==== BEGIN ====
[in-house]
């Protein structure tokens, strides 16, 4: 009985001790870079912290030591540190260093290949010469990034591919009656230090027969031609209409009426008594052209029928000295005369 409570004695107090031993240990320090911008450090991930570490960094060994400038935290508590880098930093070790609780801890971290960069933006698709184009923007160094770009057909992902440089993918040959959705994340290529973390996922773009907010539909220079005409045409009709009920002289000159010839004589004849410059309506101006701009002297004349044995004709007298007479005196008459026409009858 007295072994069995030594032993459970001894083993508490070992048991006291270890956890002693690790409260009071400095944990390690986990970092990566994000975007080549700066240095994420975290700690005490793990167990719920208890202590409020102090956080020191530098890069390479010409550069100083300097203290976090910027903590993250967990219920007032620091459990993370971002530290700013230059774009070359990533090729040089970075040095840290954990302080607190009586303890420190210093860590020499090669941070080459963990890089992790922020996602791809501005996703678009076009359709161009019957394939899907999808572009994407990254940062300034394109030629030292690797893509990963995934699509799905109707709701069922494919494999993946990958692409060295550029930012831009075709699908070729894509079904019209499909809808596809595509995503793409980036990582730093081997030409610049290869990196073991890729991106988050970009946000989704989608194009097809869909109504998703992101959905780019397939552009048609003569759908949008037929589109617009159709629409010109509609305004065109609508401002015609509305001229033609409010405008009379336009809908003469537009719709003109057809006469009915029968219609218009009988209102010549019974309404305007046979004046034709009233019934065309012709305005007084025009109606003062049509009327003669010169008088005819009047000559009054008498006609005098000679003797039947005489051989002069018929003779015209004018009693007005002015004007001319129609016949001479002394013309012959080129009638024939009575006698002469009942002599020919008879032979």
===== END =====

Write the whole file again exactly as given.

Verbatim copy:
[in-house]
């Protein structure tokens, strides 16, 4: 009985001790870079912290030591540190260093290949010469990034591919009656230090027969031609209409009426008594052209029928000295005369 409570004695107090031993240990320090911008450090991930570490960094060994400038935290508590880098930093070790609780801890971290960069933006698709184009923007160094770009057909992902440089993918040959959705994340290529973390996922773009907010539909220079005409045409009709009920002289000159010839004589004849410059309506101006701009002297004349044995004709007298007479005196008459026409009858 007295072994069995030594032993459970001894083993508490070992048991006291270890956890002693690790409260009071400095944990390690986990970092990566994000975007080549700066240095994420975290700690005490793990167990719920208890202590409020102090956080020191530098890069390479010409550069100083300097203290976090910027903590993250967990219920007032620091459990993370971002530290700013230059774009070359990533090729040089970075040095840290954990302080607190009586303890420190210093860590020499090669941070080459963990890089992790922020996602791809501005996703678009076009359709161009019957394939899907999808572009994407990254940062300034394109030629030292690797893509990963995934699509799905109707709701069922494919494999993946990958692409060295550029930012831009075709699908070729894509079904019209499909809808596809595509995503793409980036990582730093081997030409610049290869990196073991890729991106988050970009946000989704989608194009097809869909109504998703992101959905780019397939552009048609003569759908949008037929589109617009159709629409010109509609305004065109609508401002015609509305001229033609409010405008009379336009809908003469537009719709003109057809006469009915029968219609218009009988209102010549019974309404305007046979004046034709009233019934065309012709305005007084025009109606003062049509009327003669010169008088005819009047000559009054008498006609005098000679003797039947005489051989002069018929003779015209004018009693007005002015004007001319129609016949001479002394013309012959080129009638024939009575006698002469009942002599020919008879032979």